- Create space for community conversations about what’s happening in the world – no agenda, just safe space. Exec team shows up and participates
How to balance culture and speed: hiring in hypergrowth
- You have to build an org where you value both. It’s easy to say that you have to grow at all costs. But it’s a short term win and ultimately not the right thing for your metrics
- Give people space to execute – sometimes you have to go slow to go fast. But it pays off – you’ll go faster in 6 months as a result
- You have to have full alignment from the board to the exec team to the people managers – otherwise, it’s a recipe for failure
- If you slow down in order to do things right, you’re not slowing down
- The hiring process as you grow needs to include questions about values to see if there is alignment. One strategy: ask candidates to share stories that show how they embody a particular value
- There’s no separate culture interview, it’s embedded into every interview
- Intentionally focusing on hiring talent from diverse backgrounds Does. Not. Slow. You. Down. If you want diverse talent, you need to go to diverse channels for sourcing
How do you reinforce values during the onboarding process and in the first 90 days, especially when 75% of the company has been hired in recent months?
- Find ways to constantly and creatively reaffirm your values – a welcome package with stickers, notebooks, etc. Onboarding buddy has a script to talk about them and what they mean at work. Show new people stories and examples in a sizzle reel pulled from All Hands and Off Site meetings
- New Hire welcome meetings: the CEO should talk about the values, then people will understand how important they are to the organization from Day 1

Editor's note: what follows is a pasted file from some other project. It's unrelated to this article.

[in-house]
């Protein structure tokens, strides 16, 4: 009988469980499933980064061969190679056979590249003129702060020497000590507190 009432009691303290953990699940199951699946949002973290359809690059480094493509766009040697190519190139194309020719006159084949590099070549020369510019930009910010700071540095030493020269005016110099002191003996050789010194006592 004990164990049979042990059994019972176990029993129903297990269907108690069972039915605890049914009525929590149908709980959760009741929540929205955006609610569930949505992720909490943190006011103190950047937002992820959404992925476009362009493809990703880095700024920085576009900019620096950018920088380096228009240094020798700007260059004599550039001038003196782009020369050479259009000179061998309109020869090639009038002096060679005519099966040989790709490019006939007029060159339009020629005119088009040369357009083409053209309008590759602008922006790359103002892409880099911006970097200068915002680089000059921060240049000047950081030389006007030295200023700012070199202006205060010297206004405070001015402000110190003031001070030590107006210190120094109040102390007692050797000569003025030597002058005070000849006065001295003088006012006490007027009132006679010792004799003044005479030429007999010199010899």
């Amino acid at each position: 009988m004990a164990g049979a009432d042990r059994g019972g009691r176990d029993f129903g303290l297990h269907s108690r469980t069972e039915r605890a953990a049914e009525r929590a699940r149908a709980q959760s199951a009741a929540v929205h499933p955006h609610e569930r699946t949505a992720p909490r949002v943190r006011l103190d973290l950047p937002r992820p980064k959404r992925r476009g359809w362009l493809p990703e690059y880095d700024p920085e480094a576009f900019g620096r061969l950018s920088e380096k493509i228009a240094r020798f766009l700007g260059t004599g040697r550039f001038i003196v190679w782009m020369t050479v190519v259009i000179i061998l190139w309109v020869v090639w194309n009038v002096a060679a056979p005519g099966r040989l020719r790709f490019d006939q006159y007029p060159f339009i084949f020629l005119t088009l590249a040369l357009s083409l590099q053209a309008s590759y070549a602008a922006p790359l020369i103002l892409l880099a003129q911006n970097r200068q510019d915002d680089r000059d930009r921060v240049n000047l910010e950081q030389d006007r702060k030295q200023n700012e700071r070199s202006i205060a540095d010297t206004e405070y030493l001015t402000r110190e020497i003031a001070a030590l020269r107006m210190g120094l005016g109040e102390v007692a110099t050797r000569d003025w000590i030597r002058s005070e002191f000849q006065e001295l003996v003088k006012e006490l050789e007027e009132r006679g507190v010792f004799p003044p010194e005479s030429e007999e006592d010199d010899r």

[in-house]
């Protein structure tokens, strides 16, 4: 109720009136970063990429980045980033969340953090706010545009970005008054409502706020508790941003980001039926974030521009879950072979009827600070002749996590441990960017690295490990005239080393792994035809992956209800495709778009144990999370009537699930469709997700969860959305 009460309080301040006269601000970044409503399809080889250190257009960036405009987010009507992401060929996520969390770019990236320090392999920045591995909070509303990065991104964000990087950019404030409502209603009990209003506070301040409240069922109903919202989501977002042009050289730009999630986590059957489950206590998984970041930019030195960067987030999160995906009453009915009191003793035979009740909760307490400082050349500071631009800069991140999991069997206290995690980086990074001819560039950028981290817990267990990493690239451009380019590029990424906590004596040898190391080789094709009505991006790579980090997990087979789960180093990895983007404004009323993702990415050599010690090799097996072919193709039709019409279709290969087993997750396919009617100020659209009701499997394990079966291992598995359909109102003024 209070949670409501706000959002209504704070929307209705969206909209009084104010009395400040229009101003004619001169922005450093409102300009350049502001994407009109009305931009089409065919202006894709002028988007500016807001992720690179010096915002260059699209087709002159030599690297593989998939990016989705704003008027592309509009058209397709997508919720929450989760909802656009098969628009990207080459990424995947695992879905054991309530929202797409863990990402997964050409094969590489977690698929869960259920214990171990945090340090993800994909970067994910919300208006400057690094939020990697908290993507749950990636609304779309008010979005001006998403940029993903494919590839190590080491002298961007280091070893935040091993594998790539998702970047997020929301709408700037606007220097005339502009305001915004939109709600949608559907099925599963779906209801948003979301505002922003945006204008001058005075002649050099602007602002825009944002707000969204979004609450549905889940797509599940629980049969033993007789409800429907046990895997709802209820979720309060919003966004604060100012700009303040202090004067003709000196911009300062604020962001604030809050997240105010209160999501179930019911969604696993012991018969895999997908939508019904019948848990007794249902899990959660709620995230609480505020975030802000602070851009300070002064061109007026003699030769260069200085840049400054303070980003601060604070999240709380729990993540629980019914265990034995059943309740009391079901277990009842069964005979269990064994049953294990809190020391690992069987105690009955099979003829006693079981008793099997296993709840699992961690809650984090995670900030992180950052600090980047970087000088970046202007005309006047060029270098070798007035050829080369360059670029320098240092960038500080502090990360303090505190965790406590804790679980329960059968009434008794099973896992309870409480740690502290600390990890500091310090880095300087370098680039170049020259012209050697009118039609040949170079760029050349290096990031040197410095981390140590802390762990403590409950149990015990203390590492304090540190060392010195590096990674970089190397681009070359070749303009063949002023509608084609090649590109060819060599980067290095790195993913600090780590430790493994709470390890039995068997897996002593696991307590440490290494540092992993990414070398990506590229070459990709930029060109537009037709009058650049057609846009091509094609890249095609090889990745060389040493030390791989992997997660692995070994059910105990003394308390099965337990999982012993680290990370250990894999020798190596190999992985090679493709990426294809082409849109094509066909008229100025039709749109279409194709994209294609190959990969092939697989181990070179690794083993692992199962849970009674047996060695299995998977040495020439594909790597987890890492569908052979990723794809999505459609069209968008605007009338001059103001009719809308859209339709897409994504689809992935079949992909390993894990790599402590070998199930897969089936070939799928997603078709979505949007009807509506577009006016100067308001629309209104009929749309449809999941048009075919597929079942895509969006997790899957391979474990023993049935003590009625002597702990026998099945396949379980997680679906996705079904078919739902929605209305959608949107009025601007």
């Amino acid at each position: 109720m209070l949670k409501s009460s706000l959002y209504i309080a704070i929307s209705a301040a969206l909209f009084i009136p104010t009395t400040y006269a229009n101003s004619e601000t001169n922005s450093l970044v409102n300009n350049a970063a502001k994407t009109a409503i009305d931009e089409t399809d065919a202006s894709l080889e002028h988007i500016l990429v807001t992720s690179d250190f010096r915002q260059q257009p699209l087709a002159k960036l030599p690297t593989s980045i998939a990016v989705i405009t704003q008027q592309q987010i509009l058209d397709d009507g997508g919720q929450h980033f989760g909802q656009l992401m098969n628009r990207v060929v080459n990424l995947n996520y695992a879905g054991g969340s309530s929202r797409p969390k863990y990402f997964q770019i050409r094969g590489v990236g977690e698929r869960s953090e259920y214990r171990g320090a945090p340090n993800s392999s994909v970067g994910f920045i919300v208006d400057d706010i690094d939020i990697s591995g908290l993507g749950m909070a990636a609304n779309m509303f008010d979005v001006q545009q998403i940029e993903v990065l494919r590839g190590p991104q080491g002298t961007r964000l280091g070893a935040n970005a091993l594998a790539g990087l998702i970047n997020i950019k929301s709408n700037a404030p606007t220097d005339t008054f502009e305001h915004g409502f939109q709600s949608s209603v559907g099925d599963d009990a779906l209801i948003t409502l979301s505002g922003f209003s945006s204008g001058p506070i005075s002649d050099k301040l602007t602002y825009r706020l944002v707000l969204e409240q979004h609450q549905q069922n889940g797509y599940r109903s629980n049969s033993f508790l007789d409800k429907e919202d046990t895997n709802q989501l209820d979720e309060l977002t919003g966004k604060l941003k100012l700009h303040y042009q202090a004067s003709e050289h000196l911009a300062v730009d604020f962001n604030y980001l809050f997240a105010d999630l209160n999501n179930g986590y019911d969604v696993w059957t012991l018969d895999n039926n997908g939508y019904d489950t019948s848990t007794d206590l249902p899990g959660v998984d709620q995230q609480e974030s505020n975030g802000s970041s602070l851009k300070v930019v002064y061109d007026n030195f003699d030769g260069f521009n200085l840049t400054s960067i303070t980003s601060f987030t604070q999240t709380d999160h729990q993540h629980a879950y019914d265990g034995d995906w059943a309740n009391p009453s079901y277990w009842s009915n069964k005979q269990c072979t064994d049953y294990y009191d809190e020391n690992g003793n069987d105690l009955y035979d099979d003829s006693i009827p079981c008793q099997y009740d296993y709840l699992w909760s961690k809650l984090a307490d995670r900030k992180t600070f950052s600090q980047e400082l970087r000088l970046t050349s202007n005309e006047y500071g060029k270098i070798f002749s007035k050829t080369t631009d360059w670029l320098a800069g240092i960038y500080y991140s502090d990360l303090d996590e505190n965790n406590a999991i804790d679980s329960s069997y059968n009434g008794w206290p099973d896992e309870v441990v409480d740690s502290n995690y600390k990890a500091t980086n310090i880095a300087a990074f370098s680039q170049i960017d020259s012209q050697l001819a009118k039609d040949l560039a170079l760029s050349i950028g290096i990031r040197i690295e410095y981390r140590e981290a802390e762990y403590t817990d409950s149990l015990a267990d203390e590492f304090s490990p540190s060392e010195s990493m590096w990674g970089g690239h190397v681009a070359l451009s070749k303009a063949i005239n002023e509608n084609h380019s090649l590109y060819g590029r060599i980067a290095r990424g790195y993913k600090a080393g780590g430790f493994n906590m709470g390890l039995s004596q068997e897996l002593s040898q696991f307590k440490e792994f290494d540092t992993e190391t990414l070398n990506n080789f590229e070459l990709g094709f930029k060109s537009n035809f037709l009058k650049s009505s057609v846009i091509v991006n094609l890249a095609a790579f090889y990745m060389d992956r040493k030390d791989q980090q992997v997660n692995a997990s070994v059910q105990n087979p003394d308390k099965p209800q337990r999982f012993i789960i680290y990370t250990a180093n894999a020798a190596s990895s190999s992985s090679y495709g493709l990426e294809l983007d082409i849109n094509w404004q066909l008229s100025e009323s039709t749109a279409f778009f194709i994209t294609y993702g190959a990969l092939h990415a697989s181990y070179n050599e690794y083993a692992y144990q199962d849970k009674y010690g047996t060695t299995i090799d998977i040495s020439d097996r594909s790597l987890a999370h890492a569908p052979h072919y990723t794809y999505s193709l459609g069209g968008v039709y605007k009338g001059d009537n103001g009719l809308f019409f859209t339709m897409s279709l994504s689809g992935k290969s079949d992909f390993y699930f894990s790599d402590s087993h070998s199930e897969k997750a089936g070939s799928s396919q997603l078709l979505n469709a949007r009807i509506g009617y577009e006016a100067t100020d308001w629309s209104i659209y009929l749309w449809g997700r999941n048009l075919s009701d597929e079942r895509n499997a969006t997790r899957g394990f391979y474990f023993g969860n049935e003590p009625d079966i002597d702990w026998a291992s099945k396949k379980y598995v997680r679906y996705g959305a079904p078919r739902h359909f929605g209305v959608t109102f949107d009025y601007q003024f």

Hiring a sales org:
- Sales orgs are hard – a lot of practices are based on scarcity and fear-based incentives. What’s the org you want to work for? You don’t have to do it the way others have done it
- You as leaders own this – when it comes to culture and values you want sales folks to be aligned to you. Don’t be afraid to call it out like you see it – do not let moments of misalignment pass. Don’t compromise. You can’t make someone mission-aligned
- It’s common to think of sales people as mercenaries not missionaries. That’s why you see such high attrition, but don’t view sales people as quarter-driving machines
- You have to walk the walk as a leadership team. If a deal is good for sales but not for the company, walk away
On culture add vs. culture fit:
- Hire with intention. If you don’t want everyone to be the same and think the same, then you have to hire people who may not come from the same background or the same friend circle
- Unconscious bias seeps in. What does a “fit” mean? Think about whether they align to your values
- You also can’t just throw different people together and assume everyone will get along and it’ll all work out – people need to understand context and have a safe space to talk about differences. Create space for people to disagree
- Hire for competencies you know you’re going to need way before you need them, that’s what builds the engine
- The important work starts after you hire someone, so make sure people are included and feel like they belong
- Make your intentions as a leader known – repetition is key. If you say it three times a week, it’ll stick maybe 70% of the time. Have leaders truly understand the CEO/founder’s individual, real values – it takes time